One might think that free online education is one of the very few things that’s looking positive in the entire education scene. The quality varies wildly, but even the basics being entirely free to peruse is a relatively new, and helpful, concept. Allowing folks the ability to educate themselves is a basic tenet of progress. That’s not how Minnesota sees it, however. The state is enforcing a law mainly meant to apply degree-granting institutions to try and curtail free online courses, because they never got permission to operate in Minnesota. Seriously.
Specifically, Minnesota has attempted to stop the massive online open course provider Coursera from operating within its borders. Considering that these are both “free” and “online,” it’s hard to say how the state intends to enforce any restrictions despite its current posturing. It’s not like the California-based startup is receiving funding from Minnesota. It’s also pretty unclear whether other similar providers were notified about the policy.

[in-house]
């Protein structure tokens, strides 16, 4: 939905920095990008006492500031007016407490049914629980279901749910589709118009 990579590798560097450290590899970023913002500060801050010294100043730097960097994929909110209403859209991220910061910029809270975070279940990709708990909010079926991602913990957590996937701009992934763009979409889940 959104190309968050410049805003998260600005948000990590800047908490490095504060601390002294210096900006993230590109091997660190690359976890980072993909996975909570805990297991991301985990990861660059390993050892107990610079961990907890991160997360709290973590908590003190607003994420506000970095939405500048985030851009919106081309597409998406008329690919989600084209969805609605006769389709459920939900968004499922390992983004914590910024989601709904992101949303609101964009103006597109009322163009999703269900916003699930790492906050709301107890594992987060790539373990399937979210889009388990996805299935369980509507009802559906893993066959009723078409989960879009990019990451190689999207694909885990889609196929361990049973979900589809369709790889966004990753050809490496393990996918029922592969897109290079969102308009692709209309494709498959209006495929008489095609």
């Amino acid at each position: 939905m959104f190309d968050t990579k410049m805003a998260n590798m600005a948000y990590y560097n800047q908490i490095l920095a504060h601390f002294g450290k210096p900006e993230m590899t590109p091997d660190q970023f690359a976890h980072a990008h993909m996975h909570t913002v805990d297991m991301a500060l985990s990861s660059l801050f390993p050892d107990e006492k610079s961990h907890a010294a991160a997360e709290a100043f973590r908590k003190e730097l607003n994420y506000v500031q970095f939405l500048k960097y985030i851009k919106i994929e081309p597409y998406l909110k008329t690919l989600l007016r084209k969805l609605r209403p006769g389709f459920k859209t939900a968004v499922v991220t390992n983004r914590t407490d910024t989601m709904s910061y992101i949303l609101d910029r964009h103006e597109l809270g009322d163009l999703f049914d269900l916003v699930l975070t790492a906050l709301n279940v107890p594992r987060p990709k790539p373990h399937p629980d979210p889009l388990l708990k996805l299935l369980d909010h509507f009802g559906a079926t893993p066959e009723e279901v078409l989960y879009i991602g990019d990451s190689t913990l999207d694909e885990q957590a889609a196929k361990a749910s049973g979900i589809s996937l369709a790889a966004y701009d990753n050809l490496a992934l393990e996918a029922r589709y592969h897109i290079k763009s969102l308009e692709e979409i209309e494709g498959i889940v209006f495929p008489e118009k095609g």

A policy analyst for Minnesota’s Office of Higher Education, Tricia Grimes, defended the decision in an email to the Chronicle. “This has been a longtime requirement in Minnesota (at least 20 years) and applies to online and brick-and-mortar postsecondary institutions that offer instruction to Minnesota residents as part of our overall responsibility to provide consumer protection for students,” she insisted, because that obviously makes sense. Clearly offering courses for free over the Internet is a fad.
In the end, this whole debacle will probably be seen as an example of just how little policymakers truly understand the Internet and what it can offer.
- Science says kids with education toys become educated adults
- How to use social media to get better grades
- South Korea gets the digital age
Have a tip we should know? [email protected]